About: “Whether we work within schools or as part of the broader ecosystem of parent-teacher associations, and philanthropic, nonprofit, and volunteer organizations, we need data to guide decisions about investing our time and resources.
This data is typically expensive to gather, often unvalidated (e.g. self-reported), and commonly available only to those who collect or report it. It can even be hard to ask for data when it’s not clear what’s available. At the same time, information – in the form of discrete research, report-card style PDFs, or static websites – is everywhere. The result is that many already resource-thin organizations that could be collaborating around strategies to help kids advance, spend a lot of time in isolation collecting and searching for data.
In the past decade, we’ve seen solid progress in addressing part of the problem: the emergence of connected longitudinal data systems (LDS). These warehouses and linked databases contain data that can help us understand how students progress over time. No personally identifiable information (or PII) is shared, yet the data can reveal where interventions are most needed. Because these systems are typically designed for researchers and policy professionals, they are rarely accessible to the educators, parents, and partners – arts, sports, academic enrichment (e.g. STEM), mentoring, and family support programs – that play such important roles in helping young people learn and succeed…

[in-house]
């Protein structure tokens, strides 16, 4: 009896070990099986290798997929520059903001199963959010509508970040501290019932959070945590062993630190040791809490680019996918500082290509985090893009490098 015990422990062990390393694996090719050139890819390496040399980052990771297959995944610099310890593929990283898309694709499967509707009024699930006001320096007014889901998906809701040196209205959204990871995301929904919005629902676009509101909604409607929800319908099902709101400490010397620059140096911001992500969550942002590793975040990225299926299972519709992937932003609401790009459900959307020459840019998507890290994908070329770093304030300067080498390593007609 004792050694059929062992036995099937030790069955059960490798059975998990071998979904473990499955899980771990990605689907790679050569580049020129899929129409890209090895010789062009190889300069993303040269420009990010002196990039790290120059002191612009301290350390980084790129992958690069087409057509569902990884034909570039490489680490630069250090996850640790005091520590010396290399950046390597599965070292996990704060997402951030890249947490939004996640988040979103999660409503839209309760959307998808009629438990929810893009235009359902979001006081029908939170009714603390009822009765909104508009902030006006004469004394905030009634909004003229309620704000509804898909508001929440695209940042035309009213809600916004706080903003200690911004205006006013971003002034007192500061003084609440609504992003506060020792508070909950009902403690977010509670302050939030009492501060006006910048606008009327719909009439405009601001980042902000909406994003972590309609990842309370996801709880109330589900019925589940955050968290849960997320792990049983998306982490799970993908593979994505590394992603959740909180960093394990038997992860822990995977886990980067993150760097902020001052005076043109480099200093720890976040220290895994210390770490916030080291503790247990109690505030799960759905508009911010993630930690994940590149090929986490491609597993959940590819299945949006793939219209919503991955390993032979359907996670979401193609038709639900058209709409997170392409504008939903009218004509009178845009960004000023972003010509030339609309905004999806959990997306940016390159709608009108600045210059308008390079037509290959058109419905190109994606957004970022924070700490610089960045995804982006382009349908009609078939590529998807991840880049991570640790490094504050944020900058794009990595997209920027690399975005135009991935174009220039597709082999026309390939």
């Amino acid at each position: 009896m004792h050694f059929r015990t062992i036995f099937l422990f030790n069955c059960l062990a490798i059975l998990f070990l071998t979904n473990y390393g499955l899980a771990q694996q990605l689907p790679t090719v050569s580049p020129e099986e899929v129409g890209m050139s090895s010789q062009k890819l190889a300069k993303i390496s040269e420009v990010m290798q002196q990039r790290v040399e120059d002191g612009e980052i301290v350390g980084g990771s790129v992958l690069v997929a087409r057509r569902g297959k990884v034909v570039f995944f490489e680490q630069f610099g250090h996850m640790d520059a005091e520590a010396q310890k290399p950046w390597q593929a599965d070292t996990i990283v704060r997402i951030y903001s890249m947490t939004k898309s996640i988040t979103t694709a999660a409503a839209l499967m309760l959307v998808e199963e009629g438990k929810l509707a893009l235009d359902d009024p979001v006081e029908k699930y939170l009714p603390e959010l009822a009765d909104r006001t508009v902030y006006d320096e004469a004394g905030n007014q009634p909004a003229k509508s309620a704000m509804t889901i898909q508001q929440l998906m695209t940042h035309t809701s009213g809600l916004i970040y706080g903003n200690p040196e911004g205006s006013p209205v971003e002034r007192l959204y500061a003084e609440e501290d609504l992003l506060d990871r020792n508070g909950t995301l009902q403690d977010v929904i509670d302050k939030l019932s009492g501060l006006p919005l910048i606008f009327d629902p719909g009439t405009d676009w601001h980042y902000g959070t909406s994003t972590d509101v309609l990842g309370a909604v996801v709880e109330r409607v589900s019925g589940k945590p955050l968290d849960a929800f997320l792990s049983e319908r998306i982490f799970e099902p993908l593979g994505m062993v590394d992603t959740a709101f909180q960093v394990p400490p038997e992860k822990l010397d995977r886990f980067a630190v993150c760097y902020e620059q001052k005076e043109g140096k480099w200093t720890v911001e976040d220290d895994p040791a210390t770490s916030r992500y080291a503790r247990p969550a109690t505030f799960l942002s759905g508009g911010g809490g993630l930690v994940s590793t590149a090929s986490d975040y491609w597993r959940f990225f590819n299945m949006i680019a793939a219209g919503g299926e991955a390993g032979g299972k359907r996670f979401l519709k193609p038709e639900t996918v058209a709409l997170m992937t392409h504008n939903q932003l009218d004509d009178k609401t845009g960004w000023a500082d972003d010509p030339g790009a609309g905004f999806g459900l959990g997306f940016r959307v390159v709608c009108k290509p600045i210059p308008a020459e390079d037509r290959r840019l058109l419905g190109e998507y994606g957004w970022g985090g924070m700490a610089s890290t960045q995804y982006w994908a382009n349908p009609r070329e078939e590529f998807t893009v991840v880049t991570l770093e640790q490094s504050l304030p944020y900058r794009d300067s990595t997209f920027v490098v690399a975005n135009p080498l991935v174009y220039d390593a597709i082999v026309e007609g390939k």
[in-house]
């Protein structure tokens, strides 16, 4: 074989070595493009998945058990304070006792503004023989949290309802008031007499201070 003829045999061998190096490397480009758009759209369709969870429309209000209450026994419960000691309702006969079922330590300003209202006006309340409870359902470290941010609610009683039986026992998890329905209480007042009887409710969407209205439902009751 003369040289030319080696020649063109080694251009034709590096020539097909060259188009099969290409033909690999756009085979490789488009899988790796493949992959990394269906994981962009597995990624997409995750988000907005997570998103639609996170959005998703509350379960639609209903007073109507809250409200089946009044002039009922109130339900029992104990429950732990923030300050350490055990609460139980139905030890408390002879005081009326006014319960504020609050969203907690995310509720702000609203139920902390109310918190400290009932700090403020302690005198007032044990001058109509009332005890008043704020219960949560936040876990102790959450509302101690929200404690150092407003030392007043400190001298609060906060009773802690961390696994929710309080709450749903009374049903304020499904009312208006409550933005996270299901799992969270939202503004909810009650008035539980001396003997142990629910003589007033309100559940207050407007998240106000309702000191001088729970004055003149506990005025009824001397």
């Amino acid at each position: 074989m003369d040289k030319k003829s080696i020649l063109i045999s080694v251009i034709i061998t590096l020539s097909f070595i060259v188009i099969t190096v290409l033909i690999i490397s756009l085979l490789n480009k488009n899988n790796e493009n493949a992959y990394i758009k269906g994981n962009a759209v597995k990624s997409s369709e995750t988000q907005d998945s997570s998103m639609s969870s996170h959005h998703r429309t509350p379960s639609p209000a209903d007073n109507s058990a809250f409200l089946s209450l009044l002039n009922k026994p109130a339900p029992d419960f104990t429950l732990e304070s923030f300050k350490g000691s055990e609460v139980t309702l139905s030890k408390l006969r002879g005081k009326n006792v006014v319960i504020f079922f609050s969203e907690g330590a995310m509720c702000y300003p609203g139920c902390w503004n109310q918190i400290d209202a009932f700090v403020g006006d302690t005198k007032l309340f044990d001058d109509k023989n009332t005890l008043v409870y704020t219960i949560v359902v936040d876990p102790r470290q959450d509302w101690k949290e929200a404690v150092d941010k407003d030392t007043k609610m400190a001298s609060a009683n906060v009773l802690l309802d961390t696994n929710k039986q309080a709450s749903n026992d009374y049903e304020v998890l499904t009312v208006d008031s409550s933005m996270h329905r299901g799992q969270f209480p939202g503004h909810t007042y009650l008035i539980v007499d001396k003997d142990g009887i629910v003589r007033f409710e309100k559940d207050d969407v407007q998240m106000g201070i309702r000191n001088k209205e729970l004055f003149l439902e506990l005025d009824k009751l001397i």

“We need open tools for the ecosystem – parents, volunteers, non-profit organizations and the foundations and agencies that support them. These partners can realize significant benefit from the same kind of data policy makers and education leaders hold in their LDS.
That’s why we’re launching the Education Data Collaborative. Working together, we can build tools that help us use data to improve the design, efficacy, and impact of programs and interventions and find new way to work with public education systems to achieve great things for kids. …Data collaboratives, data trusts, and other kinds of multi-sector data partnerships are among the most important civic innovations to emerge in the past decade….(More)”